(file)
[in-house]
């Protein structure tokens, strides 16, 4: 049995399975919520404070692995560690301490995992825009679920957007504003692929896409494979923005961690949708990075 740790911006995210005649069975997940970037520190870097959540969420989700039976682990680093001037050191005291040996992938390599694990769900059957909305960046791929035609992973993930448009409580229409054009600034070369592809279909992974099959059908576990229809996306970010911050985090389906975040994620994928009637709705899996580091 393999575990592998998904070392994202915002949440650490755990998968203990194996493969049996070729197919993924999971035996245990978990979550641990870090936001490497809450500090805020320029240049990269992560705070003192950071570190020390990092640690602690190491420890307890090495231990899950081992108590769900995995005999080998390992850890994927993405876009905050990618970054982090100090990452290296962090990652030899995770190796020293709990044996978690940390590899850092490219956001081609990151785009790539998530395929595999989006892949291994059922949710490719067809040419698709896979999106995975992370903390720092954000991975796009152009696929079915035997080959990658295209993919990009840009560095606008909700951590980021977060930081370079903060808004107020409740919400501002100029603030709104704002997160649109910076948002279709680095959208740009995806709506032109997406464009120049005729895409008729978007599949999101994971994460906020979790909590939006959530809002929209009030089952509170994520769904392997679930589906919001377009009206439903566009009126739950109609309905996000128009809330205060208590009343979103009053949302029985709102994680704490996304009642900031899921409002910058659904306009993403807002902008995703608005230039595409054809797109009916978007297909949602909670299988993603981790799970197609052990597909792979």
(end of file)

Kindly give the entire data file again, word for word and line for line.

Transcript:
[in-house]
């Protein structure tokens, strides 16, 4: 049995399975919520404070692995560690301490995992825009679920957007504003692929896409494979923005961690949708990075 740790911006995210005649069975997940970037520190870097959540969420989700039976682990680093001037050191005291040996992938390599694990769900059957909305960046791929035609992973993930448009409580229409054009600034070369592809279909992974099959059908576990229809996306970010911050985090389906975040994620994928009637709705899996580091 393999575990592998998904070392994202915002949440650490755990998968203990194996493969049996070729197919993924999971035996245990978990979550641990870090936001490497809450500090805020320029240049990269992560705070003192950071570190020390990092640690602690190491420890307890090495231990899950081992108590769900995995005999080998390992850890994927993405876009905050990618970054982090100090990452290296962090990652030899995770190796020293709990044996978690940390590899850092490219956001081609990151785009790539998530395929595999989006892949291994059922949710490719067809040419698709896979999106995975992370903390720092954000991975796009152009696929079915035997080959990658295209993919990009840009560095606008909700951590980021977060930081370079903060808004107020409740919400501002100029603030709104704002997160649109910076948002279709680095959208740009995806709506032109997406464009120049005729895409008729978007599949999101994971994460906020979790909590939006959530809002929209009030089952509170994520769904392997679930589906919001377009009206439903566009009126739950109609309905996000128009809330205060208590009343979103009053949302029985709102994680704490996304009642900031899921409002910058659904306009993403807002902008995703608005230039595409054809797109009916978007297909949602909670299988993603981790799970197609052990597909792979």